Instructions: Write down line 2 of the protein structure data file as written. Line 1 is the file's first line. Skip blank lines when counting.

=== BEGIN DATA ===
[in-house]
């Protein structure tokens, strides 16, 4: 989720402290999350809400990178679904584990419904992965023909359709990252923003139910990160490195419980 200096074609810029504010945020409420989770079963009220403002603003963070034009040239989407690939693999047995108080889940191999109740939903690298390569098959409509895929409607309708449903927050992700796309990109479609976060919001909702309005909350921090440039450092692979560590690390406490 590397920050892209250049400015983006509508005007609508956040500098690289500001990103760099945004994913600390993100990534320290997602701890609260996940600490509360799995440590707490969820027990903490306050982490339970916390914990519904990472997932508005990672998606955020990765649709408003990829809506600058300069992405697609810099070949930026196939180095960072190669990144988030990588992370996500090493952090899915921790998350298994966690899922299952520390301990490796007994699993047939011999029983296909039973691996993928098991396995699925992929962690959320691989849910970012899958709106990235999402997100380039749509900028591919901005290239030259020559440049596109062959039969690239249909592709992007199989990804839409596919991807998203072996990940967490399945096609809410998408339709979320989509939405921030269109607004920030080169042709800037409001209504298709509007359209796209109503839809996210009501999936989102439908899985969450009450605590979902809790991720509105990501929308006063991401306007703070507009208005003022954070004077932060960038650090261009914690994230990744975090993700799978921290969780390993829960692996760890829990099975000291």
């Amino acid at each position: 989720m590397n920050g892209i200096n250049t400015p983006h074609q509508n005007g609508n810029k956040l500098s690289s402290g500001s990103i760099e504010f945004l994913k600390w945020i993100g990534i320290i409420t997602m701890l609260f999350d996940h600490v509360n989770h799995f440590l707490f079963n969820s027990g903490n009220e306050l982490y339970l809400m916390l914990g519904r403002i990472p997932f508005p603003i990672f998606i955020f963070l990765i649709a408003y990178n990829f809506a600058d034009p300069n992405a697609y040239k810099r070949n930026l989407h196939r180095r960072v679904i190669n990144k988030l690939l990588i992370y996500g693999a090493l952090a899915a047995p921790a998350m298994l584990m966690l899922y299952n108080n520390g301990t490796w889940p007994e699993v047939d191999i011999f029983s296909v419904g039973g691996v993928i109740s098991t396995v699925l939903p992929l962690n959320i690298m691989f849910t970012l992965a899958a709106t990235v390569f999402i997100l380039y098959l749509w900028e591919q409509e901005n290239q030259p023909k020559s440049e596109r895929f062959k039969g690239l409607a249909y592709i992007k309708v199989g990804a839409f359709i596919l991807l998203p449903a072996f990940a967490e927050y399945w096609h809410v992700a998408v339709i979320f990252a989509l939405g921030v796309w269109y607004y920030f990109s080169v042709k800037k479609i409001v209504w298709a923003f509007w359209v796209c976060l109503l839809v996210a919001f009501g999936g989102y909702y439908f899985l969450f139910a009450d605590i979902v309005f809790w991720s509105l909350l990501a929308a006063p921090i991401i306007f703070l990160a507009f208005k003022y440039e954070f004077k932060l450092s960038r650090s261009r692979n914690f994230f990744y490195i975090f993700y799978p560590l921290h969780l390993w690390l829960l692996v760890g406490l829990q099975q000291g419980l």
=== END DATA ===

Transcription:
């Protein structure tokens, strides 16, 4: 989720402290999350809400990178679904584990419904992965023909359709990252923003139910990160490195419980 200096074609810029504010945020409420989770079963009220403002603003963070034009040239989407690939693999047995108080889940191999109740939903690298390569098959409509895929409607309708449903927050992700796309990109479609976060919001909702309005909350921090440039450092692979560590690390406490 590397920050892209250049400015983006509508005007609508956040500098690289500001990103760099945004994913600390993100990534320290997602701890609260996940600490509360799995440590707490969820027990903490306050982490339970916390914990519904990472997932508005990672998606955020990765649709408003990829809506600058300069992405697609810099070949930026196939180095960072190669990144988030990588992370996500090493952090899915921790998350298994966690899922299952520390301990490796007994699993047939011999029983296909039973691996993928098991396995699925992929962690959320691989849910970012899958709106990235999402997100380039749509900028591919901005290239030259020559440049596109062959039969690239249909592709992007199989990804839409596919991807998203072996990940967490399945096609809410998408339709979320989509939405921030269109607004920030080169042709800037409001209504298709509007359209796209109503839809996210009501999936989102439908899985969450009450605590979902809790991720509105990501929308006063991401306007703070507009208005003022954070004077932060960038650090261009914690994230990744975090993700799978921290969780390993829960692996760890829990099975000291």